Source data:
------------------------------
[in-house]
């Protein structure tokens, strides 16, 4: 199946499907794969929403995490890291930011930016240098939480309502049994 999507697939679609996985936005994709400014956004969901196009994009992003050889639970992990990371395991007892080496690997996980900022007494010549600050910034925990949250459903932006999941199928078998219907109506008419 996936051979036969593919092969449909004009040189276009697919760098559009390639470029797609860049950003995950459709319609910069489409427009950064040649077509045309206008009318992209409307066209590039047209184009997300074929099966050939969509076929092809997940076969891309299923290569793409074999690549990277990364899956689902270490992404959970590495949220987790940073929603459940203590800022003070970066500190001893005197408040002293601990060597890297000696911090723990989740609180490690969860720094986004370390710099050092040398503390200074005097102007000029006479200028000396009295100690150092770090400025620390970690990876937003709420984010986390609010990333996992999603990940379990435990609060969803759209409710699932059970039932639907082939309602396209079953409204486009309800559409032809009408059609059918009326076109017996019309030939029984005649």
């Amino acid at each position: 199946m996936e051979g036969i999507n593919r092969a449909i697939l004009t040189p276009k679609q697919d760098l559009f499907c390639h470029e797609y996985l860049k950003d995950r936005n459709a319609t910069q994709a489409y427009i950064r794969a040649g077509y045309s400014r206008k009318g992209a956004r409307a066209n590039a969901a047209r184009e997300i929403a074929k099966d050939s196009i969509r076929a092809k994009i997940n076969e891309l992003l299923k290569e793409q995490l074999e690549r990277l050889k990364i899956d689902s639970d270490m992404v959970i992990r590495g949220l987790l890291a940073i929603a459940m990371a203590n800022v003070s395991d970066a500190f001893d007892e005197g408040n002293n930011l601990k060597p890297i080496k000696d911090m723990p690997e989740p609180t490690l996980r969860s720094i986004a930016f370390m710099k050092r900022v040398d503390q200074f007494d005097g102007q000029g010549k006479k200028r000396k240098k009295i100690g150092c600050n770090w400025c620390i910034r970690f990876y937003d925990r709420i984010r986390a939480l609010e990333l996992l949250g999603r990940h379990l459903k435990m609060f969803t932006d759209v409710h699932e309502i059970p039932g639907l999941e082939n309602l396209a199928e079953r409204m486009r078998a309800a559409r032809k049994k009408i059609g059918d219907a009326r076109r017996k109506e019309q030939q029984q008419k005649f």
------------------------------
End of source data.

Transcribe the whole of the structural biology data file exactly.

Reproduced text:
[in-house]
């Protein structure tokens, strides 16, 4: 199946499907794969929403995490890291930011930016240098939480309502049994 999507697939679609996985936005994709400014956004969901196009994009992003050889639970992990990371395991007892080496690997996980900022007494010549600050910034925990949250459903932006999941199928078998219907109506008419 996936051979036969593919092969449909004009040189276009697919760098559009390639470029797609860049950003995950459709319609910069489409427009950064040649077509045309206008009318992209409307066209590039047209184009997300074929099966050939969509076929092809997940076969891309299923290569793409074999690549990277990364899956689902270490992404959970590495949220987790940073929603459940203590800022003070970066500190001893005197408040002293601990060597890297000696911090723990989740609180490690969860720094986004370390710099050092040398503390200074005097102007000029006479200028000396009295100690150092770090400025620390970690990876937003709420984010986390609010990333996992999603990940379990435990609060969803759209409710699932059970039932639907082939309602396209079953409204486009309800559409032809009408059609059918009326076109017996019309030939029984005649």
């Amino acid at each position: 199946m996936e051979g036969i999507n593919r092969a449909i697939l004009t040189p276009k679609q697919d760098l559009f499907c390639h470029e797609y996985l860049k950003d995950r936005n459709a319609t910069q994709a489409y427009i950064r794969a040649g077509y045309s400014r206008k009318g992209a956004r409307a066209n590039a969901a047209r184009e997300i929403a074929k099966d050939s196009i969509r076929a092809k994009i997940n076969e891309l992003l299923k290569e793409q995490l074999e690549r990277l050889k990364i899956d689902s639970d270490m992404v959970i992990r590495g949220l987790l890291a940073i929603a459940m990371a203590n800022v003070s395991d970066a500190f001893d007892e005197g408040n002293n930011l601990k060597p890297i080496k000696d911090m723990p690997e989740p609180t490690l996980r969860s720094i986004a930016f370390m710099k050092r900022v040398d503390q200074f007494d005097g102007q000029g010549k006479k200028r000396k240098k009295i100690g150092c600050n770090w400025c620390i910034r970690f990876y937003d925990r709420i984010r986390a939480l609010e990333l996992l949250g999603r990940h379990l459903k435990m609060f969803t932006d759209v409710h699932e309502i059970p039932g639907l999941e082939n309602l396209a199928e079953r409204m486009r078998a309800a559409r032809k049994k009408i059609g059918d219907a009326r076109r017996k109506e019309q030939q029984q008419k005649f």